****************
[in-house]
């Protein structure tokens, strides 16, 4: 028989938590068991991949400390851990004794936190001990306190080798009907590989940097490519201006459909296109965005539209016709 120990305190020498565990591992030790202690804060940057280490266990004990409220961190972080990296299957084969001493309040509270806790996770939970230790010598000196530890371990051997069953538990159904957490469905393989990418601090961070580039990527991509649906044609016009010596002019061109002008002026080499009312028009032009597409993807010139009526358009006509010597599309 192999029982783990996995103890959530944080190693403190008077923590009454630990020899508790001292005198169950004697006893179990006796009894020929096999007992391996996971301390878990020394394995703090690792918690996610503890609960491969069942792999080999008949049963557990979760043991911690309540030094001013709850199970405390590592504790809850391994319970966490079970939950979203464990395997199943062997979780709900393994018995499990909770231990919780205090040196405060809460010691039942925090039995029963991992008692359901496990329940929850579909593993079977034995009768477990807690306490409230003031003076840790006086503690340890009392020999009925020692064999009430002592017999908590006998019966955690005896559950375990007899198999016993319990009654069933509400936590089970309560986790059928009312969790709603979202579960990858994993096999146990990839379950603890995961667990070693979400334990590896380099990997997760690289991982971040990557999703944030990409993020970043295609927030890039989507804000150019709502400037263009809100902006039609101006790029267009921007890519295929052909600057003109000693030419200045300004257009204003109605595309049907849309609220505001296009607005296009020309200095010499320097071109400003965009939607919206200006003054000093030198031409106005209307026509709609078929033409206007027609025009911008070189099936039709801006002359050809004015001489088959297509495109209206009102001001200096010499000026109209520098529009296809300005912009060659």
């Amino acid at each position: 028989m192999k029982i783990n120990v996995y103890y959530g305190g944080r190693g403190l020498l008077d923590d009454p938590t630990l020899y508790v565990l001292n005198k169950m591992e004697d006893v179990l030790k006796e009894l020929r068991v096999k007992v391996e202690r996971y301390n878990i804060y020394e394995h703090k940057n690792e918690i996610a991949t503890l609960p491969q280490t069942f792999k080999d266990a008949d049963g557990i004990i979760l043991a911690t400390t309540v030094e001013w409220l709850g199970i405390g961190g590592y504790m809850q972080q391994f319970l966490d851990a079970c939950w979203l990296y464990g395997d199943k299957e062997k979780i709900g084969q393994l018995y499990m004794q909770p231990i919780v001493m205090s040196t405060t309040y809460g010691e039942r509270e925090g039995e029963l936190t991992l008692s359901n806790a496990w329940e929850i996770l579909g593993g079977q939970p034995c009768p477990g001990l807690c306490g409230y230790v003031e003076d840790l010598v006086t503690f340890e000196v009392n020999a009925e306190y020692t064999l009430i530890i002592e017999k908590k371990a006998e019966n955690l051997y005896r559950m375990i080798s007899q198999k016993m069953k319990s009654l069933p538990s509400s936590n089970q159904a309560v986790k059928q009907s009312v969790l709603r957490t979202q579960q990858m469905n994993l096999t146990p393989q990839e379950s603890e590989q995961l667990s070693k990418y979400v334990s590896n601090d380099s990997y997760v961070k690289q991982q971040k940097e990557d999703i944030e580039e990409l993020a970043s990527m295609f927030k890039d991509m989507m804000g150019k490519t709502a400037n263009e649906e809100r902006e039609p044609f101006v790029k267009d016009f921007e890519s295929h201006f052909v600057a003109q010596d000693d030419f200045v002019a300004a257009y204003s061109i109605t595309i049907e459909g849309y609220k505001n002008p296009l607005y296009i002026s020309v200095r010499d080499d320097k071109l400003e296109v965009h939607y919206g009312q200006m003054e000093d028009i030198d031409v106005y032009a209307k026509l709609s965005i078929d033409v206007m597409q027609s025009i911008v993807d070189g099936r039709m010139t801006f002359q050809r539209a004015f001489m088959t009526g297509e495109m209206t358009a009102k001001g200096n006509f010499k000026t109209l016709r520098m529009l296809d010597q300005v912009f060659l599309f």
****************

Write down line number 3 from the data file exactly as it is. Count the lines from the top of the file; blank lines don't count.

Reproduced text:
């Amino acid at each position: 028989m192999k029982i783990n120990v996995y103890y959530g305190g944080r190693g403190l020498l008077d923590d009454p938590t630990l020899y508790v565990l001292n005198k169950m591992e004697d006893v179990l030790k006796e009894l020929r068991v096999k007992v391996e202690r996971y301390n878990i804060y020394e394995h703090k940057n690792e918690i996610a991949t503890l609960p491969q280490t069942f792999k080999d266990a008949d049963g557990i004990i979760l043991a911690t400390t309540v030094e001013w409220l709850g199970i405390g961190g590592y504790m809850q972080q391994f319970l966490d851990a079970c939950w979203l990296y464990g395997d199943k299957e062997k979780i709900g084969q393994l018995y499990m004794q909770p231990i919780v001493m205090s040196t405060t309040y809460g010691e039942r509270e925090g039995e029963l936190t991992l008692s359901n806790a496990w329940e929850i996770l579909g593993g079977q939970p034995c009768p477990g001990l807690c306490g409230y230790v003031e003076d840790l010598v006086t503690f340890e000196v009392n020999a009925e306190y020692t064999l009430i530890i002592e017999k908590k371990a006998e019966n955690l051997y005896r559950m375990i080798s007899q198999k016993m069953k319990s009654l069933p538990s509400s936590n089970q159904a309560v986790k059928q009907s009312v969790l709603r957490t979202q579960q990858m469905n994993l096999t146990p393989q990839e379950s603890e590989q995961l667990s070693k990418y979400v334990s590896n601090d380099s990997y997760v961070k690289q991982q971040k940097e990557d999703i944030e580039e990409l993020a970043s990527m295609f927030k890039d991509m989507m804000g150019k490519t709502a400037n263009e649906e809100r902006e039609p044609f101006v790029k267009d016009f921007e890519s295929h201006f052909v600057a003109q010596d000693d030419f200045v002019a300004a257009y204003s061109i109605t595309i049907e459909g849309y609220k505001n002008p296009l607005y296009i002026s020309v200095r010499d080499d320097k071109l400003e296109v965009h939607y919206g009312q200006m003054e000093d028009i030198d031409v106005y032009a209307k026509l709609s965005i078929d033409v206007m597409q027609s025009i911008v993807d070189g099936r039709m010139t801006f002359q050809r539209a004015f001489m088959t009526g297509e495109m209206t358009a009102k001001g200096n006509f010499k000026t109209l016709r520098m529009l296809d010597q300005v912009f060659l599309f």